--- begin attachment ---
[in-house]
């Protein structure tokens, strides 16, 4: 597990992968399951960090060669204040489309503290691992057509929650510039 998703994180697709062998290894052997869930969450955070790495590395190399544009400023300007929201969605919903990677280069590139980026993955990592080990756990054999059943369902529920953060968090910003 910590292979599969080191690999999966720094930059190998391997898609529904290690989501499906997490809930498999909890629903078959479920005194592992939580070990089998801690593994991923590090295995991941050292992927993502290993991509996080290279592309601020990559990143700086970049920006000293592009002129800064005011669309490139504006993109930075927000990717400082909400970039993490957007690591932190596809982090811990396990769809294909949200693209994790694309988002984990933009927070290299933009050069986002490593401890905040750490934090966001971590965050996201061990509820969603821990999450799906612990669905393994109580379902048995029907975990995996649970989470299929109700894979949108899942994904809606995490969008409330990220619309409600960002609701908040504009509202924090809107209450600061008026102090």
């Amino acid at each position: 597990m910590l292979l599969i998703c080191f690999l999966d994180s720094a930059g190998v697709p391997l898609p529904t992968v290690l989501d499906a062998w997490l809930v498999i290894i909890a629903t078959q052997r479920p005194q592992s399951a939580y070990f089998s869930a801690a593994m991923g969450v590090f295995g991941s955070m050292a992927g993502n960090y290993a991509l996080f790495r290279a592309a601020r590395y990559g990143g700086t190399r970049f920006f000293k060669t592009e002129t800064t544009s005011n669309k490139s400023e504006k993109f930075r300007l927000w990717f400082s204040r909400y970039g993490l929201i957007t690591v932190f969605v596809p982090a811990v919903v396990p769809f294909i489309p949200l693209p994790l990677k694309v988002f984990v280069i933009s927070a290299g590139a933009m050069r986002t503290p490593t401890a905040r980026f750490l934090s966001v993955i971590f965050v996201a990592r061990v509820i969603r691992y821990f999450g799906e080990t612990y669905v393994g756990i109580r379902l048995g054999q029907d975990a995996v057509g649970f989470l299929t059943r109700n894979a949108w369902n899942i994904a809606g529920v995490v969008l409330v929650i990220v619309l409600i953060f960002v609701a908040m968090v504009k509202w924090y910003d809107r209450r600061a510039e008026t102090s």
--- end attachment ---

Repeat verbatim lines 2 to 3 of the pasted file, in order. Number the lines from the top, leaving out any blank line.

């Protein structure tokens, strides 16, 4: 597990992968399951960090060669204040489309503290691992057509929650510039 998703994180697709062998290894052997869930969450955070790495590395190399544009400023300007929201969605919903990677280069590139980026993955990592080990756990054999059943369902529920953060968090910003 910590292979599969080191690999999966720094930059190998391997898609529904290690989501499906997490809930498999909890629903078959479920005194592992939580070990089998801690593994991923590090295995991941050292992927993502290993991509996080290279592309601020990559990143700086970049920006000293592009002129800064005011669309490139504006993109930075927000990717400082909400970039993490957007690591932190596809982090811990396990769809294909949200693209994790694309988002984990933009927070290299933009050069986002490593401890905040750490934090966001971590965050996201061990509820969603821990999450799906612990669905393994109580379902048995029907975990995996649970989470299929109700894979949108899942994904809606995490969008409330990220619309409600960002609701908040504009509202924090809107209450600061008026102090």
């Amino acid at each position: 597990m910590l292979l599969i998703c080191f690999l999966d994180s720094a930059g190998v697709p391997l898609p529904t992968v290690l989501d499906a062998w997490l809930v498999i290894i909890a629903t078959q052997r479920p005194q592992s399951a939580y070990f089998s869930a801690a593994m991923g969450v590090f295995g991941s955070m050292a992927g993502n960090y290993a991509l996080f790495r290279a592309a601020r590395y990559g990143g700086t190399r970049f920006f000293k060669t592009e002129t800064t544009s005011n669309k490139s400023e504006k993109f930075r300007l927000w990717f400082s204040r909400y970039g993490l929201i957007t690591v932190f969605v596809p982090a811990v919903v396990p769809f294909i489309p949200l693209p994790l990677k694309v988002f984990v280069i933009s927070a290299g590139a933009m050069r986002t503290p490593t401890a905040r980026f750490l934090s966001v993955i971590f965050v996201a990592r061990v509820i969603r691992y821990f999450g799906e080990t612990y669905v393994g756990i109580r379902l048995g054999q029907d975990a995996v057509g649970f989470l299929t059943r109700n894979a949108w369902n899942i994904a809606g529920v995490v969008l409330v929650i990220v619309l409600i953060f960002v609701a908040m968090v504009k509202w924090y910003d809107r209450r600061a510039e008026t102090s």